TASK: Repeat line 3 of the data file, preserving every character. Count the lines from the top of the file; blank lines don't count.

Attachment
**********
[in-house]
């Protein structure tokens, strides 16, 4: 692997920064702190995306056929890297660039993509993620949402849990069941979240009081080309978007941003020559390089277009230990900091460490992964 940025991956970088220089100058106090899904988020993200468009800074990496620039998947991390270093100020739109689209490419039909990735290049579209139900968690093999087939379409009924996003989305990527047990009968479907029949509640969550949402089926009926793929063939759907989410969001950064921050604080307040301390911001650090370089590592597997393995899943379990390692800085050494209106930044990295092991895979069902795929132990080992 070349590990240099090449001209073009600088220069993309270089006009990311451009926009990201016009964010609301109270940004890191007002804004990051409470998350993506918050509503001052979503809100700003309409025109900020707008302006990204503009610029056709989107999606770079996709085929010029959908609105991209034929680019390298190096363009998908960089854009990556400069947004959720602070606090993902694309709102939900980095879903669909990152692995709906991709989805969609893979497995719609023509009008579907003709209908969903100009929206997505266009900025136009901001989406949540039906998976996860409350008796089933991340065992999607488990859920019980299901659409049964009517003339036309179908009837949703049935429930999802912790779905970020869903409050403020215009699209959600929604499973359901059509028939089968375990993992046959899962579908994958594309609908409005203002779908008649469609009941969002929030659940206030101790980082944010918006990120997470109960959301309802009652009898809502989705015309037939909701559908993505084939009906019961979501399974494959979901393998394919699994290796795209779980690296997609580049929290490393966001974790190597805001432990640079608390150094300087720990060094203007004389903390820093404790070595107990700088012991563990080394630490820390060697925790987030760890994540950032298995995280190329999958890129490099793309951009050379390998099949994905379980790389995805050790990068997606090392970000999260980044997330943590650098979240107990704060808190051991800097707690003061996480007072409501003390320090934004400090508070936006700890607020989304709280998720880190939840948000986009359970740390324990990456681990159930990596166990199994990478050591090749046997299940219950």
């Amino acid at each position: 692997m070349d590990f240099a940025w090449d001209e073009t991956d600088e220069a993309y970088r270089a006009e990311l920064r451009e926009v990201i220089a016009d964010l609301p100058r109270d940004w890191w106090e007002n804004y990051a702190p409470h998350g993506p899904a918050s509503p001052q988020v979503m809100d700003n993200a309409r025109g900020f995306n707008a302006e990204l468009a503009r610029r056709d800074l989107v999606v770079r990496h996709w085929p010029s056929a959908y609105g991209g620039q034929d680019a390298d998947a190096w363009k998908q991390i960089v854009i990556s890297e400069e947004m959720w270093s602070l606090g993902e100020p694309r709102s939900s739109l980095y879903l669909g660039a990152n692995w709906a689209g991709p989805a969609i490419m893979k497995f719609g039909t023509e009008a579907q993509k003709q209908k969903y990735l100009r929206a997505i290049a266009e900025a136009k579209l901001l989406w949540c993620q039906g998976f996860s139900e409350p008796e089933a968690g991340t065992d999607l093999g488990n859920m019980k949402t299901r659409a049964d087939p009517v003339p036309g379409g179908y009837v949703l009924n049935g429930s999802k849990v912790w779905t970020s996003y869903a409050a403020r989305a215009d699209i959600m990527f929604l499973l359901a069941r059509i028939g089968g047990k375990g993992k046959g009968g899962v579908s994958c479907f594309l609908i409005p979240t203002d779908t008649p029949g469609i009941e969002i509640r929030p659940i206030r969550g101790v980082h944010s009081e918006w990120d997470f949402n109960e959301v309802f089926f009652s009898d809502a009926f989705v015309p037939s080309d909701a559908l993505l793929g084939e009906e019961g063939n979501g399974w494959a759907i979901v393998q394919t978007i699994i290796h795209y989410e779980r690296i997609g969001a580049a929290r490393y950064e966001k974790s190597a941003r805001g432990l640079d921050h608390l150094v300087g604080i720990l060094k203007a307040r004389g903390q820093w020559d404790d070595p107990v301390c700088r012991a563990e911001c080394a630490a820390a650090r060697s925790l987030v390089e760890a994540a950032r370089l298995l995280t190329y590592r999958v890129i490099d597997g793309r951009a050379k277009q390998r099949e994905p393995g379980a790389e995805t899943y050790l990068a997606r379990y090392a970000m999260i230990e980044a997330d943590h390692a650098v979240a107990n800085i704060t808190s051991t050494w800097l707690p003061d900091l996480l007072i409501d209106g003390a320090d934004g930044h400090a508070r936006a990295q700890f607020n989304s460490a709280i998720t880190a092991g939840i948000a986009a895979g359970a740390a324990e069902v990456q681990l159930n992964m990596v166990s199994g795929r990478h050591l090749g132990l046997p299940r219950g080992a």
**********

């Amino acid at each position: 692997m070349d590990f240099a940025w090449d001209e073009t991956d600088e220069a993309y970088r270089a006009e990311l920064r451009e926009v990201i220089a016009d964010l609301p100058r109270d940004w890191w106090e007002n804004y990051a702190p409470h998350g993506p899904a918050s509503p001052q988020v979503m809100d700003n993200a309409r025109g900020f995306n707008a302006e990204l468009a503009r610029r056709d800074l989107v999606v770079r990496h996709w085929p010029s056929a959908y609105g991209g620039q034929d680019a390298d998947a190096w363009k998908q991390i960089v854009i990556s890297e400069e947004m959720w270093s602070l606090g993902e100020p694309r709102s939900s739109l980095y879903l669909g660039a990152n692995w709906a689209g991709p989805a969609i490419m893979k497995f719609g039909t023509e009008a579907q993509k003709q209908k969903y990735l100009r929206a997505i290049a266009e900025a136009k579209l901001l989406w949540c993620q039906g998976f996860s139900e409350p008796e089933a968690g991340t065992d999607l093999g488990n859920m019980k949402t299901r659409a049964d087939p009517v003339p036309g379409g179908y009837v949703l009924n049935g429930s999802k849990v912790w779905t970020s996003y869903a409050a403020r989305a215009d699209i959600m990527f929604l499973l359901a069941r059509i028939g089968g047990k375990g993992k046959g009968g899962v579908s994958c479907f594309l609908i409005p979240t203002d779908t008649p029949g469609i009941e969002i509640r929030p659940i206030r969550g101790v980082h944010s009081e918006w990120d997470f949402n109960e959301v309802f089926f009652s009898d809502a009926f989705v015309p037939s080309d909701a559908l993505l793929g084939e009906e019961g063939n979501g399974w494959a759907i979901v393998q394919t978007i699994i290796h795209y989410e779980r690296i997609g969001a580049a929290r490393y950064e966001k974790s190597a941003r805001g432990l640079d921050h608390l150094v300087g604080i720990l060094k203007a307040r004389g903390q820093w020559d404790d070595p107990v301390c700088r012991a563990e911001c080394a630490a820390a650090r060697s925790l987030v390089e760890a994540a950032r370089l298995l995280t190329y590592r999958v890129i490099d597997g793309r951009a050379k277009q390998r099949e994905p393995g379980a790389e995805t899943y050790l990068a997606r379990y090392a970000m999260i230990e980044a997330d943590h390692a650098v979240a107990n800085i704060t808190s051991t050494w800097l707690p003061d900091l996480l007072i409501d209106g003390a320090d934004g930044h400090a508070r936006a990295q700890f607020n989304s460490a709280i998720t880190a092991g939840i948000a986009a895979g359970a740390a324990e069902v990456q681990l159930n992964m990596v166990s199994g795929r990478h050591l090749g132990l046997p299940r219950g080992a």